James Anderson two wickets shy of 600 as team-mate Dom Bess calls him best ever

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James Anderson heads into the penultimate day of England’s final match against Pakistan just two wickets away from becoming the first fast bowler in history to take 600 Test scalps, but team-mate Dom Bess insists he is already “the GOAT”.

Anderson wrapped up the 29th five-wicket haul of his career as he topped and tailed Pakistan’s first innings for 273, leaving captain Joe Root to enforce the follow-on with the tourists still languishing 310 runs behind.

The 38-year-old seamer was eager to add to his tally of 598 late on the third evening but umpires Michael Gough and Richard Illingworth decided the fading light was too bad and led the sides from the field shortly after 7pm.

That means Anderson will be fully refreshed as he begins his latest new-ball blast against Shan Masood and Azhar Ali, who decided to promote himself after finishing with an unbeaten 141 on Sunday.

Bess was just six years old when Anderson opened his account by bowling Zimbabwe’s Mark Vermeulen on debut in 2003, and has no doubts about his status in the game.

“He’s the GOAT (greatest of all time) isn’t he? He’s the GOAT of bowling and England’s greatest,” said the off-spinner.

“Myself, Dom Sibley, Ollie Pope and Zak Crawley have all grown up watching him play. It’s phenomenal to stand there at point watching him nick people off and hit people on the shins, to watch him take as many poles as he does and do it so consistently.

James Anderson cut a frustrated figure after dropped catches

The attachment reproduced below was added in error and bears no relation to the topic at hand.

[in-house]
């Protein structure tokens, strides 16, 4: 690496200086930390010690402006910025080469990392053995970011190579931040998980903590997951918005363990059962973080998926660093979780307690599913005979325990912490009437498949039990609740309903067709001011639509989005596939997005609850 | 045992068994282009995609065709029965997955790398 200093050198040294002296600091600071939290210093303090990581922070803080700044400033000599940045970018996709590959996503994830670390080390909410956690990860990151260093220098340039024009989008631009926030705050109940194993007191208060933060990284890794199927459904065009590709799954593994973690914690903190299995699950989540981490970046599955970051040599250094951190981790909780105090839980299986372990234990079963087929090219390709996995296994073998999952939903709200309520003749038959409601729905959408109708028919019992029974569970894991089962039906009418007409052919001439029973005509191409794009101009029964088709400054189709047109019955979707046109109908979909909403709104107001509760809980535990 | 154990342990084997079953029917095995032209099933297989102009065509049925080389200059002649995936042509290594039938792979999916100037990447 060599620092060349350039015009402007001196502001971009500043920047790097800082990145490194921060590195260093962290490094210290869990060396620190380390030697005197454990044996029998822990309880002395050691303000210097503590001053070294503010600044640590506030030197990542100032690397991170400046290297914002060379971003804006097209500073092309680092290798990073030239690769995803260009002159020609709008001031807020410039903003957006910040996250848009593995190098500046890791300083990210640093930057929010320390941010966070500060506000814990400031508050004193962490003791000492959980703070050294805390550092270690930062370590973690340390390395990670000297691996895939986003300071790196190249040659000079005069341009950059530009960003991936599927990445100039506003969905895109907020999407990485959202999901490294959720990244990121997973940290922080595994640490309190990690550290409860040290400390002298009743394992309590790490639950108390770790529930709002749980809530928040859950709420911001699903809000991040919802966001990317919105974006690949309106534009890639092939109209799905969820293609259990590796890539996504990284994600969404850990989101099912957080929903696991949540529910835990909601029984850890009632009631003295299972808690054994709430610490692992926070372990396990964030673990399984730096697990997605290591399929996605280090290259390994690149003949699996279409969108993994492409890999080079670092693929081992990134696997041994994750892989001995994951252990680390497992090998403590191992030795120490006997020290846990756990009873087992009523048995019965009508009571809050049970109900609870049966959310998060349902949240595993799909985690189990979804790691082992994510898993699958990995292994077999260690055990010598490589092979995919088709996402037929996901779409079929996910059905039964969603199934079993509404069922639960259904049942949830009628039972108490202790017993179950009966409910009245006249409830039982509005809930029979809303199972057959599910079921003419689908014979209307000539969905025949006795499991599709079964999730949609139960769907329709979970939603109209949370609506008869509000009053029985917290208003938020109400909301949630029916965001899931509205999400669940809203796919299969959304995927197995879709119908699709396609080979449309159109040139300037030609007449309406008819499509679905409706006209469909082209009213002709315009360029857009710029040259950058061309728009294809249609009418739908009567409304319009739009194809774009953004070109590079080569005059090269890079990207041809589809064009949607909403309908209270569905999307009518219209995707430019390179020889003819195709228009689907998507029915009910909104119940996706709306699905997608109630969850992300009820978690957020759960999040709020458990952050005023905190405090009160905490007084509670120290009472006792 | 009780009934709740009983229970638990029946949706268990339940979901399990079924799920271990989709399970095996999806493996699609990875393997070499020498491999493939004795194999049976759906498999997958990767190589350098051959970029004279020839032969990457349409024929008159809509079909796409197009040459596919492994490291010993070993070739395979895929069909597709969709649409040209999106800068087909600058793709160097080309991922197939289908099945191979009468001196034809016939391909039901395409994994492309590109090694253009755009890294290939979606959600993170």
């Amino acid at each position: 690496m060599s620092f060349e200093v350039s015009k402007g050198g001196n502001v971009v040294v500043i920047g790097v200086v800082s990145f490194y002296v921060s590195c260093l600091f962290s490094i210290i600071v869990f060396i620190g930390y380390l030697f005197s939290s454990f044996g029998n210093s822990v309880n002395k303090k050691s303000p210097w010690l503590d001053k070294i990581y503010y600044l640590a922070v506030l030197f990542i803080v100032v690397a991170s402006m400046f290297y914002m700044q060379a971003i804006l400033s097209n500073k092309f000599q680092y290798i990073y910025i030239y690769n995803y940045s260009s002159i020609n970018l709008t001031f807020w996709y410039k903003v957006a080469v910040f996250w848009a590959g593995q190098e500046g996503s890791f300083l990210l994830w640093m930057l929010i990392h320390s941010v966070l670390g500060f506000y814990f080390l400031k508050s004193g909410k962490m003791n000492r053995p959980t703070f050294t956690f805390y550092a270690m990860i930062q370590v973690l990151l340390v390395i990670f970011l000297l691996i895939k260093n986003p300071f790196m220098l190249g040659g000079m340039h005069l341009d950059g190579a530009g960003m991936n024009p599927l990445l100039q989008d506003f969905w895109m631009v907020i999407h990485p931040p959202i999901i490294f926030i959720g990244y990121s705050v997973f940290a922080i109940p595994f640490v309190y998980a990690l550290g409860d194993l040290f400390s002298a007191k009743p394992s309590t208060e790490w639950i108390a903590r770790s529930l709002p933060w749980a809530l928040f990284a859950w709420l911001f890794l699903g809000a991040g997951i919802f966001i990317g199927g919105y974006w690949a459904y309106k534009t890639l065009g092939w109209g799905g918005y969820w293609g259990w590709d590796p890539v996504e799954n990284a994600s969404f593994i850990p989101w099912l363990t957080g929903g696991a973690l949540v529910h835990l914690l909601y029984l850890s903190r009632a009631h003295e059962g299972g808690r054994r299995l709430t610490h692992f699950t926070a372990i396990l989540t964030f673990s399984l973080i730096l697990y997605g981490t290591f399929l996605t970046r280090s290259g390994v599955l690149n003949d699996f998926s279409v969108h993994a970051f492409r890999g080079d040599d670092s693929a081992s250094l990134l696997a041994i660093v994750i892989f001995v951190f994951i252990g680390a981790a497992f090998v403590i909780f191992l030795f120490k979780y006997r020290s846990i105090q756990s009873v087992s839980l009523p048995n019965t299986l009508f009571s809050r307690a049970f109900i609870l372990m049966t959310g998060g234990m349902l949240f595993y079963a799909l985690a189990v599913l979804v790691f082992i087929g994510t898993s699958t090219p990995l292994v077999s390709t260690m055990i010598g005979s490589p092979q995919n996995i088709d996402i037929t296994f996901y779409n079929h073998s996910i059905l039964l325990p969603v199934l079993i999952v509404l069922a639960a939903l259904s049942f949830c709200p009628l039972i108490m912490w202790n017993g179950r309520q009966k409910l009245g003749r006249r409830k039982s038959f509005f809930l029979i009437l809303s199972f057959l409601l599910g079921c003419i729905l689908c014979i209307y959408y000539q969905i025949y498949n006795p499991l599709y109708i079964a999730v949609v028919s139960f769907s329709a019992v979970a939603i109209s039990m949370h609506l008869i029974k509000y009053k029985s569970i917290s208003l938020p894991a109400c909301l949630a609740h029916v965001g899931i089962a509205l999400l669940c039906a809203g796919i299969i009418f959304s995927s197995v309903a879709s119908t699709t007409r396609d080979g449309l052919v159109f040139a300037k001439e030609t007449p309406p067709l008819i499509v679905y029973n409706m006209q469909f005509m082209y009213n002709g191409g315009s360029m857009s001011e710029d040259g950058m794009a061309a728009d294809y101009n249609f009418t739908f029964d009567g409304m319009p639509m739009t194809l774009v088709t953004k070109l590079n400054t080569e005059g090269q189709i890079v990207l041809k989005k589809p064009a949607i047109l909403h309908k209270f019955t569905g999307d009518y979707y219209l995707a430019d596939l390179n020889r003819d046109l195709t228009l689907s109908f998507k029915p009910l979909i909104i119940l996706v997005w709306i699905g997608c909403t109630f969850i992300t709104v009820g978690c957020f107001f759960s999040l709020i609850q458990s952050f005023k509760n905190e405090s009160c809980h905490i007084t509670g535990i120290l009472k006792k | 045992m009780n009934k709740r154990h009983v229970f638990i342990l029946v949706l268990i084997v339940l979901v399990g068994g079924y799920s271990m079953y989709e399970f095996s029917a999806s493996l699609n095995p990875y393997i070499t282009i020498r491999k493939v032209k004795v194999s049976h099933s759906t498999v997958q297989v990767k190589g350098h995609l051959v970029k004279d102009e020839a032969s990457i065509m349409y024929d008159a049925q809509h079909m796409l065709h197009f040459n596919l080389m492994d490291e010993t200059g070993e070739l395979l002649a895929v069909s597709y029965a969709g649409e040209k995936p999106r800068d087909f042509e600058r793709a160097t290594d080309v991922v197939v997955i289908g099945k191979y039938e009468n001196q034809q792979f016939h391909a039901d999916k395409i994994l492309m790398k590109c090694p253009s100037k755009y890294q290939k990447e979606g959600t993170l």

James Anderson cut a frustrated figure after dropped catches (Mike Hewitt/PA)

Rain delays are expected over the next two days but it seems only the weather can prevent Pakistan from defeat here and a 2-0 series loss. England, who posted 583 for eight declared after Crawley’s double century and a supporting hundred from Jos Buttler, will hope not to take the crease again.

“We’re in a great position. We talk about our blueprint as a team, which is scoring plenty of runs, and now we have two days to bowl them out,” he said.

“There’s a little bit of weather around but you’d like to think with the bowling attack we have that we can produce the goods.”

There has been a concerted push towards maximising time in the middle following the drawn second Test but Bess called for a balanced view.

“Obviously, we all want to be playing cricket and we all want to get cricket on but I think there’s got to be a little bit more common sense as well, in terms of players’ well-being,” he said.

“It was really dark out there. Imagine if someone gets hit there and it is really serious? Say the number 10 or 11 gets hit by Jofra Archer because we are out there – what happens then?”

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